Ken Gonzales-Day was born on November 11, 1964 in Santa Clara, CA, and grew up moving around cities all over the Bay Area. His white mother and Mexican-American father created a politically progressive environment at home. At 13, Ken’s family moved to Nampa, Idaho, where they raised livestock on 5 acres of land. Ken became involved in the art club at school, and drew in his spare time between classes. His classmates called him “queer” and “fag” and mocked him for his small stature. At the same time, he also was exploring his queer sexuality and had his first romantic experiences.
By 17, Ken was determined to get out of Idaho. He went on exchange for a year in Liege, Belgium, where his host family encouraged him to attend art school. He studied college-level studio art there, then attended the Parsons School of Design in New York City.
As Ken arrived in New York City in 1983, he began witnessing queer life for the first time — visiting gay bars, seeing openly gay couples in public, interacting with queer classmates. As Ken completed his degree, he worked as an art curator, then went full-time with his personal art practice. His early exhibitions went up at nonprofits, A.I.R., and ABC No Rio in New York City. Outside of work, he explored New York’s vibrant club culture, partying and dating around.
In the 1980s, he also watched the AIDS crisis rip through New York City. He saw friends and community members pass away, from AIDS-related complications or from suicide. He got involved in queer rights activism, attending ACT UP and Queer Nation meetings.
Towards the end of the decade, Ken returned to school to earn his Master’s in art history. He met his now-husband, Gary, who he married as soon as the gay marriage ban was lifted in California and then again in 2016 when marriage equality passed federally. He also came out as gay to his family alongside his brother, Michael. His parents were very accepting, and both brothers found solidarity with each other in navigating their queer identities.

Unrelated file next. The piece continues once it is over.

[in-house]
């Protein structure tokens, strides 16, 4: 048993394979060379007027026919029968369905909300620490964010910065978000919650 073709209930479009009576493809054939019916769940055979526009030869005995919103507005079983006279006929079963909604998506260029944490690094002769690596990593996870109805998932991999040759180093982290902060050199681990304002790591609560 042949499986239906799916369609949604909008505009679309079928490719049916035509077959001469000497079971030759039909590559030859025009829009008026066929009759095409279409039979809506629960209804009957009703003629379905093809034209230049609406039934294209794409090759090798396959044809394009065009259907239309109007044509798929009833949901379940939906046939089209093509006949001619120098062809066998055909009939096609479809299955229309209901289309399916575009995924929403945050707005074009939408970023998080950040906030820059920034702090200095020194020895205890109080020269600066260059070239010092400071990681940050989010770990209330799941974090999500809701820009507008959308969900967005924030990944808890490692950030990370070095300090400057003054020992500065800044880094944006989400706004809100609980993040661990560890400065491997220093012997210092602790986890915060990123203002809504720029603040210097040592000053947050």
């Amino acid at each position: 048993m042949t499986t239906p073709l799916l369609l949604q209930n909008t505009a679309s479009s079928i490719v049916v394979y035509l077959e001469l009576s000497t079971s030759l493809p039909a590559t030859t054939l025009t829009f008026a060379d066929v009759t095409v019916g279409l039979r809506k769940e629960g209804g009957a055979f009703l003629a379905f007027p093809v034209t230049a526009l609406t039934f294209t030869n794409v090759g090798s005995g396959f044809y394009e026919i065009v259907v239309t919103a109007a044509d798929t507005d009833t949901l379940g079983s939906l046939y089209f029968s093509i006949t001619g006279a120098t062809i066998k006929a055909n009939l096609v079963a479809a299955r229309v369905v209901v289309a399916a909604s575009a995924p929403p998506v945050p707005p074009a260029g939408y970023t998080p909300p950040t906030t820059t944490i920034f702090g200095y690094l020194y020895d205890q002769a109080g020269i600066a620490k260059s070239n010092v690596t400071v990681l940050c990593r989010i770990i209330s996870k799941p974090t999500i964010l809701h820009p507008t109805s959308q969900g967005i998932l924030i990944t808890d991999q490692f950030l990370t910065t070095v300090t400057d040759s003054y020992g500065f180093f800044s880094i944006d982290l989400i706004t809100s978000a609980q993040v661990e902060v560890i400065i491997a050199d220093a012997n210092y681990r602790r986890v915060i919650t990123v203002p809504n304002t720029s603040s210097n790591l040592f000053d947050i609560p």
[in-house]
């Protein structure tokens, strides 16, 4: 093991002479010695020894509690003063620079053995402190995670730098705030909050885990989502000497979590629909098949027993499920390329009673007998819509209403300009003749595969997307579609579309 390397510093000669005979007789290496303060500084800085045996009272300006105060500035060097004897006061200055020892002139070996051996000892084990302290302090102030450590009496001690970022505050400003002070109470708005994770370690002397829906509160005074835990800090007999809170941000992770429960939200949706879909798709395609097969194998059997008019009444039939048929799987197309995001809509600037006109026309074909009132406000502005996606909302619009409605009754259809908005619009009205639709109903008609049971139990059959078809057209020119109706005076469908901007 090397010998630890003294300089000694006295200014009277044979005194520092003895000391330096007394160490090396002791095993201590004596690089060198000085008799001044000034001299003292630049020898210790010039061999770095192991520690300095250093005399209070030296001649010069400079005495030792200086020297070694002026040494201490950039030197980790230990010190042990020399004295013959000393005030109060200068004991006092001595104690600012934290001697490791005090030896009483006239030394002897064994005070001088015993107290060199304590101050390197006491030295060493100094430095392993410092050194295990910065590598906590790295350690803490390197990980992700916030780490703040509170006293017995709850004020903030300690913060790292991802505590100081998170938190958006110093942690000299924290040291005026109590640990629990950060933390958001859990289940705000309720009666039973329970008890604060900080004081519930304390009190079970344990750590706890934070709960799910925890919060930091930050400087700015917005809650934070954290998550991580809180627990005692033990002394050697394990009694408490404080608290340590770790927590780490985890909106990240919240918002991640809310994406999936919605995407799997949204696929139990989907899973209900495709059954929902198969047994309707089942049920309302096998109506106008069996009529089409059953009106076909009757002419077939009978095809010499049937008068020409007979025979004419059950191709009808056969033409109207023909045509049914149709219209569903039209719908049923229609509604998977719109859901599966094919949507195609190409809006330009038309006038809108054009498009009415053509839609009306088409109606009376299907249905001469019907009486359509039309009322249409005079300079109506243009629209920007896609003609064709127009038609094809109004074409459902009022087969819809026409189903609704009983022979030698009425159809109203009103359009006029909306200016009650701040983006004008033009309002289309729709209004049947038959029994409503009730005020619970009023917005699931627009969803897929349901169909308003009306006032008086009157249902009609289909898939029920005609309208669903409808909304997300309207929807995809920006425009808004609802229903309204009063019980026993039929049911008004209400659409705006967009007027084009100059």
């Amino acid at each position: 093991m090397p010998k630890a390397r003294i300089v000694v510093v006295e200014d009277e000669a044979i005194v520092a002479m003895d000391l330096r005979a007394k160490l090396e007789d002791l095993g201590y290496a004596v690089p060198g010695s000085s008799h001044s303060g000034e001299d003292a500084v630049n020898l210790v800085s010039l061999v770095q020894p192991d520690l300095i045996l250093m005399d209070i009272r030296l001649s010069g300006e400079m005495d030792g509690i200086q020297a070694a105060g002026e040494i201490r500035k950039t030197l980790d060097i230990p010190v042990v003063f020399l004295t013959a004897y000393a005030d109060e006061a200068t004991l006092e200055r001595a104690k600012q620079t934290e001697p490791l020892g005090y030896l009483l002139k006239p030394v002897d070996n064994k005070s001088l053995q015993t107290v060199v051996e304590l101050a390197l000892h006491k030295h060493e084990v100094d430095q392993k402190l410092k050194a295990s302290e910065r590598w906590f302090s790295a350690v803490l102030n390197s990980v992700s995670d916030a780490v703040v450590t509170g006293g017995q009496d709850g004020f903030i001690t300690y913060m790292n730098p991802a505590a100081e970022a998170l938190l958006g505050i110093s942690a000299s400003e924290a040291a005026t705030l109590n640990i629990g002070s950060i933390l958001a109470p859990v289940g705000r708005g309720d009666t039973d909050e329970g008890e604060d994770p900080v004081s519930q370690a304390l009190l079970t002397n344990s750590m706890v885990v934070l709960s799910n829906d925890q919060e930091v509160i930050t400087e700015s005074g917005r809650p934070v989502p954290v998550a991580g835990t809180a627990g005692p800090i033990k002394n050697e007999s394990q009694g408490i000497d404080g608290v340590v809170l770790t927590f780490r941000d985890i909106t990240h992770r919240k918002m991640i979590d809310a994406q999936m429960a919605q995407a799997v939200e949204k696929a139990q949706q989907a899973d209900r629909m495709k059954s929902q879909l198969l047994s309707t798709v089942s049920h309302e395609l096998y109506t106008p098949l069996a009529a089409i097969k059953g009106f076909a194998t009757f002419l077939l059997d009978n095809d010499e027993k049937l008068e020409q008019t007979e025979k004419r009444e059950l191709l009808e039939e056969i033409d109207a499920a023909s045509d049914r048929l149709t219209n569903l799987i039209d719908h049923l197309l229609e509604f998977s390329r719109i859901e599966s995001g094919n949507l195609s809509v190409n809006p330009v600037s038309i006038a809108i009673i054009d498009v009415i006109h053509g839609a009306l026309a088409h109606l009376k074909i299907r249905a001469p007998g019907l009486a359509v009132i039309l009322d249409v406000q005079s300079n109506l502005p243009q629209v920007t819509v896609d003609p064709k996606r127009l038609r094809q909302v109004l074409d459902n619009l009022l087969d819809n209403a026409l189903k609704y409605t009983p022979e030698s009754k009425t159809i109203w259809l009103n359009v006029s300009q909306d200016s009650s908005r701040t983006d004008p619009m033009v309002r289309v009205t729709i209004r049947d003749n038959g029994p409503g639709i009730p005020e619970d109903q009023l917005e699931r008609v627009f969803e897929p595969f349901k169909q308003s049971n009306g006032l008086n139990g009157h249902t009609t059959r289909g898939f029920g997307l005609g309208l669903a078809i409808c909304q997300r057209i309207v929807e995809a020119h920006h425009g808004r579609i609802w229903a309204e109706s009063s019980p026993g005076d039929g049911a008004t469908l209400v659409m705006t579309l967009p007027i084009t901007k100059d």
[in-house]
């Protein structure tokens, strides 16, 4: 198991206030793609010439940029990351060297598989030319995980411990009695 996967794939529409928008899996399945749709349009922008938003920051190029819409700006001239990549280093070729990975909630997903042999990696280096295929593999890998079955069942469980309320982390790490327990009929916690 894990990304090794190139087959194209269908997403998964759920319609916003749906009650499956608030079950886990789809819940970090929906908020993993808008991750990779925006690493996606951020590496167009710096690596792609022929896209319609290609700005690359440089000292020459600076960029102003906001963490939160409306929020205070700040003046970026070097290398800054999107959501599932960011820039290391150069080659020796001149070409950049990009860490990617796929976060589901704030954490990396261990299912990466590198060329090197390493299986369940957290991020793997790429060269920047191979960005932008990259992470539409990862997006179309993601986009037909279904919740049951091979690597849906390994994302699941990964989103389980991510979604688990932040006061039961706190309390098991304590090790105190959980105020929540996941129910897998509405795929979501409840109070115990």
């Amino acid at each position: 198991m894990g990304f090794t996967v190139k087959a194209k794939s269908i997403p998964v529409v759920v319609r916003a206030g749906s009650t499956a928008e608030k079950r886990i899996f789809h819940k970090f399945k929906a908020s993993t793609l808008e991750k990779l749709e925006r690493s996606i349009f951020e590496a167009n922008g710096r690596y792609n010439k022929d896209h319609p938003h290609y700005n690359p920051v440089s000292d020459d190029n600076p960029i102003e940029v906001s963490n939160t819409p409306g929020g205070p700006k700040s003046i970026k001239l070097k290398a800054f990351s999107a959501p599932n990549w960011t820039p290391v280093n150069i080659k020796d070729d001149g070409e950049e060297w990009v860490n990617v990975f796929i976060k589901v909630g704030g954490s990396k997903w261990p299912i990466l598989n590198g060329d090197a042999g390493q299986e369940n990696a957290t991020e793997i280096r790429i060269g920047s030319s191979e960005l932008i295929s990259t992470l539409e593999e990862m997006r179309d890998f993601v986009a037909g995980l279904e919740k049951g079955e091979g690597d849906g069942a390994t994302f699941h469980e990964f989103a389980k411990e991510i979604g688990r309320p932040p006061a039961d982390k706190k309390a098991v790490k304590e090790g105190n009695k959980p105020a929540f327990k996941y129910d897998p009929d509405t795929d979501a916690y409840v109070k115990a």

As he came to Southern California, Ken used his art practice as historical and political activism. While working on a book focusing on Latino portraiture images in California from 1815-1900, he discovered the often-overlooked stories of the racialized violence experienced by Latino, Chinese, and Native American people in the history of California, which he explored in his “Erased Lynching” photography series. His depictions of men together and women together went up on billboards in the months leading up to the overturn of the gay marriage ban in California. And for the Getty’s Pacific Standard Time project, he paid homage to the murals of Los Angeles with his “Surface Tension” exhibit.
Now, Ken teaches as an art professor at Scripps College. He focuses his lessons on helping students understand visual culture, representation, and valuing non-traditional approaches in their daily lives. Most of all, he guides his students and those around him to embrace difference, both within and beyond art.